This new phase of automation, it seems to me, differs substantially from earlier transitions. The conceptual model of the integrated library system that persisted through both the mainframe and client/server eras does not fully address the challenges libraries face today. Business systems that aim to efficiently and effectively support modern libraries will need to break away from the entrenched organization of modules and workflows that have been deeply ingrained into the traditional ILS. While what libraries have been doing has been gradually changing over the past decade, until recently, automation systems have not necessarily undergone a fundamental redesign. We've added pieces and parts to fill the gaps, but the core design of the ILS has remained in place. In addition to the ILS, many academic libraries, for example, operate a cluster of additional automation products including OpenURL link resolvers, electronic resource management systems, institutional repository platforms, digital asset management systems, and discovery interfaces.
The current cycle of change will bring into play a new category of products I term "library services platforms," offering functionality more in line with current library realities as well as modernizing the technology infrastructure. This new model takes to heart the reality in which libraries operate today with complex collections composed of print, electronic, and digital components, with the role of print diminishing. Based on these new assumptions, the new generation of library services platforms should offer a fresh approach to providing automation support for acquiring and managing collections, providing access to content of interest to their patrons, in delivering programs and services, and other aspects of library operations.
Some of the specific products included in this new category of library services platforms include Intota from Serials Solutions, Alma from Ex Libris Ltd., OCLC's WorldShare Management Services, the Kuali OLE open source project, and Sierra from Innovative Interfaces, Inc. I anticipate that other products might also emerge to expand this group.
What About the ILS?
I don't expect the traditional integrated library systems to fade away in the short term. Especially for public libraries that continue to see most of their activity concentrated on print materials, the ILS may continue to offer the best model of automation for quite some time. To the extent that the these products can evolve to accommodate the growing involvement of public libraries with ebooks and other new media and can make continued advancements on their public-facing interfaces, I don't yet see a movement toward radical change. For the time being, it seems like public libraries will continue mostly along the ILS track, often supplemented by new discovery services, while academic and research libraries will begin a transition to library services platforms. I do expect significant evolution of the current slate of integrated library systems to take on some of the functional characteristics and to increasingly be deployed through cloud-based technologies.
Rethinking How Libraries Organize Their Work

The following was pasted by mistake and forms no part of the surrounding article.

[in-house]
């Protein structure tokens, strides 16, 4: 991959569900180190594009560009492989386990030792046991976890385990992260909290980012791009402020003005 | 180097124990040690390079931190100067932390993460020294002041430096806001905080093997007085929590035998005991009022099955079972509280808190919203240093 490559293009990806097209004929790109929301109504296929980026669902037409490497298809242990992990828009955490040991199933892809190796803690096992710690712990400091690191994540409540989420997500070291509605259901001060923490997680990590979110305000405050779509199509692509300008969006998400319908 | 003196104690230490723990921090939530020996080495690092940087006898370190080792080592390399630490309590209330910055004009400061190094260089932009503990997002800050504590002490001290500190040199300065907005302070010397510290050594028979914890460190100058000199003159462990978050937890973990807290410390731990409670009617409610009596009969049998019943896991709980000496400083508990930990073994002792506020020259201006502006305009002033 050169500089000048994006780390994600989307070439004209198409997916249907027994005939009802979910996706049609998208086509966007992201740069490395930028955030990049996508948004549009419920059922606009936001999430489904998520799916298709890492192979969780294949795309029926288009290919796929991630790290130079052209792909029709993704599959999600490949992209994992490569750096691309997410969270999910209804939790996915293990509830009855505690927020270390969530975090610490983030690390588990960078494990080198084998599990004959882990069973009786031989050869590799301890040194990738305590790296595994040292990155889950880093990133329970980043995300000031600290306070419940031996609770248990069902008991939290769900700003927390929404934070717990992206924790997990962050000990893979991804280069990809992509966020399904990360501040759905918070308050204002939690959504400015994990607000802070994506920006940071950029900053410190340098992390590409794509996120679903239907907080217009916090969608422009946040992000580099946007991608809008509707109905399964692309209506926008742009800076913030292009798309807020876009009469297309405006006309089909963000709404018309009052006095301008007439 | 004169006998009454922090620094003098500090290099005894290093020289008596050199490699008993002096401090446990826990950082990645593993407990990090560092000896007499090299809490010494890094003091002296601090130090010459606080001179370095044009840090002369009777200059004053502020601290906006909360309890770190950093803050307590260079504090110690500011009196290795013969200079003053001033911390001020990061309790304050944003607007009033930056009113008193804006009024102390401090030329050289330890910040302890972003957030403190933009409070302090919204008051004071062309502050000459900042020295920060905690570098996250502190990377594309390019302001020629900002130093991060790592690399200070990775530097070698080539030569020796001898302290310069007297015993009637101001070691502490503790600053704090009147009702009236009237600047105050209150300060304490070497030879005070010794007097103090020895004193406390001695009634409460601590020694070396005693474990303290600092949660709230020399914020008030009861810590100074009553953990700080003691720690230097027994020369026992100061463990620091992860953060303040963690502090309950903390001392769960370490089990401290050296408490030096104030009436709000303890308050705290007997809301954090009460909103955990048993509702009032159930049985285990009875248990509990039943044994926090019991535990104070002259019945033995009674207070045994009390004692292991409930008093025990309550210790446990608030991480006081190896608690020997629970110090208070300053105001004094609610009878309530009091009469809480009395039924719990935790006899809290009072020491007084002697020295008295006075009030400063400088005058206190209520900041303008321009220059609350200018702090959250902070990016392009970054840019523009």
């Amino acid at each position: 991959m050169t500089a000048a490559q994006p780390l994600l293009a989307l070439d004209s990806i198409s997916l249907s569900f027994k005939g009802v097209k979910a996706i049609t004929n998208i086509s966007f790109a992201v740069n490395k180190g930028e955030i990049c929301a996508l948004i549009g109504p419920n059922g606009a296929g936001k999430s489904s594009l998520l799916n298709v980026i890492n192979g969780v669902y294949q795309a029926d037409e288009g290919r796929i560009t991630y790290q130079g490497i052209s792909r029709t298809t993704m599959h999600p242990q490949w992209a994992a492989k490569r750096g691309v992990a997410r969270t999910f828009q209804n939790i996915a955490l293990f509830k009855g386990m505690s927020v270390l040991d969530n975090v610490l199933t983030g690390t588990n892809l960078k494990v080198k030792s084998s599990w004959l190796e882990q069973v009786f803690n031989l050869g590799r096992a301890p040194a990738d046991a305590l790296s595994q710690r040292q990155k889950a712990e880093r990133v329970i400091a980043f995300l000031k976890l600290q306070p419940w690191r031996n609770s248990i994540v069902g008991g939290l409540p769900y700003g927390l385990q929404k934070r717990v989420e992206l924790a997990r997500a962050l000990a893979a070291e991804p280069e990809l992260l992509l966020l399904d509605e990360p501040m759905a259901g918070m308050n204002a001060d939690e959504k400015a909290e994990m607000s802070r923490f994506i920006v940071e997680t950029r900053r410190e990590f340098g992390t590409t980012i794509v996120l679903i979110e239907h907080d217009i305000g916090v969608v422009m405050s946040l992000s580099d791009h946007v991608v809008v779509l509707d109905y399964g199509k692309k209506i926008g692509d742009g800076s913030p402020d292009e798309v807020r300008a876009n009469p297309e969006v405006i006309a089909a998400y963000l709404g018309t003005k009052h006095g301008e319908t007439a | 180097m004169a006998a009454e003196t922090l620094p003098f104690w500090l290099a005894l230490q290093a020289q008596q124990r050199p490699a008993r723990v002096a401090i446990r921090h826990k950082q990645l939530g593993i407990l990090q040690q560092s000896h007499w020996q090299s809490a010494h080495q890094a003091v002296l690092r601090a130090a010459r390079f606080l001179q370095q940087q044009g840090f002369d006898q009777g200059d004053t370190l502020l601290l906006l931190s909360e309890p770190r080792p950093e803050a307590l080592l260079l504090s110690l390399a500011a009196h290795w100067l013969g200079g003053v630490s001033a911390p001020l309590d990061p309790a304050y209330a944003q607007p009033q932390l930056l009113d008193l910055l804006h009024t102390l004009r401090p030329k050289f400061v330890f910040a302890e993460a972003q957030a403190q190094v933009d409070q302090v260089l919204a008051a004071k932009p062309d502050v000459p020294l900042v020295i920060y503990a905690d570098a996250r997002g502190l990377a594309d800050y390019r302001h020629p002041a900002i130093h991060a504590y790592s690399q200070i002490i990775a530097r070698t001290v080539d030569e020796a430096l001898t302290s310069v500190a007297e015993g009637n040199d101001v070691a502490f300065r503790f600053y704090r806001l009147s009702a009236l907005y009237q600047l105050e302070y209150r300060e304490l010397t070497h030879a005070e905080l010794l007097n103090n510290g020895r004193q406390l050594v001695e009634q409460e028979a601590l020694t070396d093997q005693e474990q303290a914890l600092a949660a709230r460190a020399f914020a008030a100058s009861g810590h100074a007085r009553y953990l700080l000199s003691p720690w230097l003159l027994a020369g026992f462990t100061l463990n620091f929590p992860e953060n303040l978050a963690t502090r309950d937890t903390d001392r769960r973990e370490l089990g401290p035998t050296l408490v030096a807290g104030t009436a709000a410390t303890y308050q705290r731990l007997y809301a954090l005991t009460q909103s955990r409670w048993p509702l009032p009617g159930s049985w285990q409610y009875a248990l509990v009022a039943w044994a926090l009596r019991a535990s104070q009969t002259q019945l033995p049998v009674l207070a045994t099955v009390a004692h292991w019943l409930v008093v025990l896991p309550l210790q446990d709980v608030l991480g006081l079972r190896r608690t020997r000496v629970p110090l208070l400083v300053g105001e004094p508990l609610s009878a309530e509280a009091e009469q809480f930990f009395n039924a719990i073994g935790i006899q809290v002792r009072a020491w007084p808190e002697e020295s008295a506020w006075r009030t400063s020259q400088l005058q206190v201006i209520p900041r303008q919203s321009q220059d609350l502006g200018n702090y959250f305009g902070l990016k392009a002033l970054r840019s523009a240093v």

As libraries consider moving to one of these new library services platforms, they have an opportunity to also reconsider how they might reorganize at least some aspects of their work in managing collections once free from workflows imposed by the traditional ILS. Might there be more efficient ways to manage collections once we have automation infrastructure that does not force us to segregate tasks according to formats? I expect the new generation of automation support tools to offer the flexibility that allows the library to design the workflows most suitable for its needs. I believe that libraries might choose to organize their work at least somewhat differently once unbound from the patterns imposed by traditional automation systems.
As an example, I observe that many libraries currently have separate teams focused on print materials and electronic resources. Acquisitions of print materials may be performed mostly through personnel that work with the integrated library system while acquisitions of ejournals and aggregated content resources are managed through an electronic resource management product. This separation of acquisitions into two streams based on format may be efficient for some libraries, but it may introduce duplicative efforts or data management for others. The same workflow options may apply to cataloging or other bibliographic processes. Having separate automation platforms for different materials usually imposes a need to have separate processes; a more comprehensive platform gives the library options to organize its work either way. For both general organizational divisions as well as the detailed steps involved in individual tasks, libraries can analyze and assess the efficiency of current arrangements and develop new workflows as needed. Such an exercise might be especially useful as a preliminary phase of assessing a new automation system.
While the new slate of library services platforms provide the opportunity for libraries to redesign how they carry out parts of their operations, they don't impose requirements to do so. If a library is well -satisfied with its current work patterns, then the new platforms should be expected to accommodate those as well. In general, I hope that automation systems support the work of libraries in the way that they choose to organize them and not impose their own rigid workflows.
In these times when most libraries face slimmed-down budgets and fewer personnel, it's essential for them to find the most efficient ways to do their work and to make strategic decisions on where to concentrate their efforts. As a technologist I appreciate the benefits gained through the transition to more current computing models seen in this new wave of library services platforms. But it's the new approach to the functionality addressed that seems of even higher strategic importance.